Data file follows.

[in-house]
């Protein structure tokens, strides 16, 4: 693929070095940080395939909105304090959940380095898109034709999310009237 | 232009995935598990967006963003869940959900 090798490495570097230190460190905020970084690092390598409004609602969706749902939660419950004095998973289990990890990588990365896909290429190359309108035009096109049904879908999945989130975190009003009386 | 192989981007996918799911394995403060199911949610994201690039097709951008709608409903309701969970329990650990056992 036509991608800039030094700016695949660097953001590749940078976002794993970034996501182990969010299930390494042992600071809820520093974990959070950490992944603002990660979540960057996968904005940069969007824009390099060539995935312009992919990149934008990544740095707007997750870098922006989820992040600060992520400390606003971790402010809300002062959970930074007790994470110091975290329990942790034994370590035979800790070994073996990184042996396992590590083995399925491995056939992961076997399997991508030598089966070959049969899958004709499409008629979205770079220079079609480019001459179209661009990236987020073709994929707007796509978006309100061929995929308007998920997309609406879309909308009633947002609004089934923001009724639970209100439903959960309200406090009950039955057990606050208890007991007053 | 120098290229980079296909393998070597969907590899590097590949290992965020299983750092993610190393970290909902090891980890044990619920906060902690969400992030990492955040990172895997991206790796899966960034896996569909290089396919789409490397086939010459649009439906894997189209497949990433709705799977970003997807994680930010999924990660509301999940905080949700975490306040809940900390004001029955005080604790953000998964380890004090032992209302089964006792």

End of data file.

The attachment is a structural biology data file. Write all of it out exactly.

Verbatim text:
[in-house]
């Protein structure tokens, strides 16, 4: 693929070095940080395939909105304090959940380095898109034709999310009237 | 232009995935598990967006963003869940959900 090798490495570097230190460190905020970084690092390598409004609602969706749902939660419950004095998973289990990890990588990365896909290429190359309108035009096109049904879908999945989130975190009003009386 | 192989981007996918799911394995403060199911949610994201690039097709951008709608409903309701969970329990650990056992 036509991608800039030094700016695949660097953001590749940078976002794993970034996501182990969010299930390494042992600071809820520093974990959070950490992944603002990660979540960057996968904005940069969007824009390099060539995935312009992919990149934008990544740095707007997750870098922006989820992040600060992520400390606003971790402010809300002062959970930074007790994470110091975290329990942790034994370590035979800790070994073996990184042996396992590590083995399925491995056939992961076997399997991508030598089966070959049969899958004709499409008629979205770079220079079609480019001459179209661009990236987020073709994929707007796509978006309100061929995929308007998920997309609406879309909308009633947002609004089934923001009724639970209100439903959960309200406090009950039955057990606050208890007991007053 | 120098290229980079296909393998070597969907590899590097590949290992965020299983750092993610190393970290909902090891980890044990619920906060902690969400992030990492955040990172895997991206790796899966960034896996569909290089396919789409490397086939010459649009439906894997189209497949990433709705799977970003997807994680930010999924990660509301999940905080949700975490306040809940900390004001029955005080604790953000998964380890004090032992209302089964006792």